Amid their egocentric beliefs that they’re influential in the big business that is baseball ownership, you can read the clumsily presented and agenda-driven Mets stories from those who have neither the skill nor the nuance to even try to hide their contempt for the Wilpons.
Or you can read what Bill Madden wrote yesterday in the NY Daily News.
It says something that there are very few in-depth, verifiable narratives regarding the deal collapsing apart from broad-based assumptions and outsider statements of what’s “obvious”.
We don’t know what happened; Einhorn said his piece, rife with corporate cliches; the Wilpons have said nothing.
Don’t automatically think that the supposed “white knight in a bad hairpiece”—Einhorn—is being entirely forthright as to the chain of events and that the Wilpons’ silence is an admission of “guilt”.
The main issue that’s being debated now is how much money are the Mets going to have to spend this winter to improve the club and who’s in their price range.
You’ll find your answers if you care to look for them.
Here are the facts: the Mets have prohibitive contracts coming off the books; there’s not much available via free agency; the Mets improvement—if any—in 2012 will come from rebounds, returns from injury and young players stepping forward.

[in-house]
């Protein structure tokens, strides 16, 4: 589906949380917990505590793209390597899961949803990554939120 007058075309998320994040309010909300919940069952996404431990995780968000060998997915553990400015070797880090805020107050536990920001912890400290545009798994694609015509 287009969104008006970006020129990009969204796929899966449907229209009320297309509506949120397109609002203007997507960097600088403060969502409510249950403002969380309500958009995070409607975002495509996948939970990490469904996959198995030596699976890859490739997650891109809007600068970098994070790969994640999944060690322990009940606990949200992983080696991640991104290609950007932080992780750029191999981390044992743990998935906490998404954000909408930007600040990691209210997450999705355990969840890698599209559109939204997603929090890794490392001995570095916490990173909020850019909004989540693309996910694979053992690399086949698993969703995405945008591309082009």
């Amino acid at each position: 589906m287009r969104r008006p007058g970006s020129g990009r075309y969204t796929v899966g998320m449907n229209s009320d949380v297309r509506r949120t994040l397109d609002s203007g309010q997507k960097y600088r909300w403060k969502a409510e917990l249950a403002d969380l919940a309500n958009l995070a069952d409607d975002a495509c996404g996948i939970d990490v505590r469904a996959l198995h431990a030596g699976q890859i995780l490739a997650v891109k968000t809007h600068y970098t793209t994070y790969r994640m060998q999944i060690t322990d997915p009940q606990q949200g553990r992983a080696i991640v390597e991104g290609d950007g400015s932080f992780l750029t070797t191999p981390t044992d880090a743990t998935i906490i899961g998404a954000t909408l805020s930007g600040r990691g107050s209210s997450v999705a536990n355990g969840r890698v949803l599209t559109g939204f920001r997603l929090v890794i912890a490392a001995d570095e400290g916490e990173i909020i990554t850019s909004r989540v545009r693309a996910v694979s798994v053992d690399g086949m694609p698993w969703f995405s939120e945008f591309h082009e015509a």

The one free agent the Mets are absolutely going to pursue and will pay is their own free agent, Jose Reyes.
Apart from that, here are the big name free agents this winter: Albert Pujols, Prince Fielder, Lance Berkman, Beltran, Mark Buehrle, Edwin Jackson, Hiroki Kuroda, Heath Bell, Jonathan Papelbon, K-Rod.
The Mets don’t need a first baseman; they could use Buehrle and Kuroda, but neither is coming to the Mets; Jackson is big and durable and I’d go after him, but the Mets aren’t giving him the $70-90 million (at least) he’ll get on the open market and he’s represented by Scott Boras. Given what the front office believes about relief pitchers, they’re not paying for Bell or Papelbon; if they go after a closer as a backup to Bobby Parnell, it’ll be a Brad Lidge–type on an incentive-laden contract.
What free agents are they missing out on sans Einhorn?
These are ancillary acquisitions who would help, but not throw a scare in the NL East that the Mets are coming.
The Mets improvement in 2012 will stem from finding out what’s wrong with Jason Bay and getting him into some semblance of what he was with the Red Sox and Pirates, or trading him for another heavily-paid underachiever like Chone Figgins.
The rotation will be solid if Johan Santana comes back and gives them 180 innings at 75% of what he was; if Mike Pelfrey is serviceable; if Jon Niese steps forward; and if R.A. Dickey continues to pitch as well as he has.
They’re not spending big on the bullpen. Teams build superior bullpens with castoffs and retreads and, money or not, that’s what the Mets were and are going to do.
The size of the offer they present to Reyes will be a greater window into the financial circumstances of the club; not a pieced together extrapolation that pops up—without disclosed sources—in the blogosphere or on Twitter.
When the Reyes negotiations start, then we’ll know.
And not before then.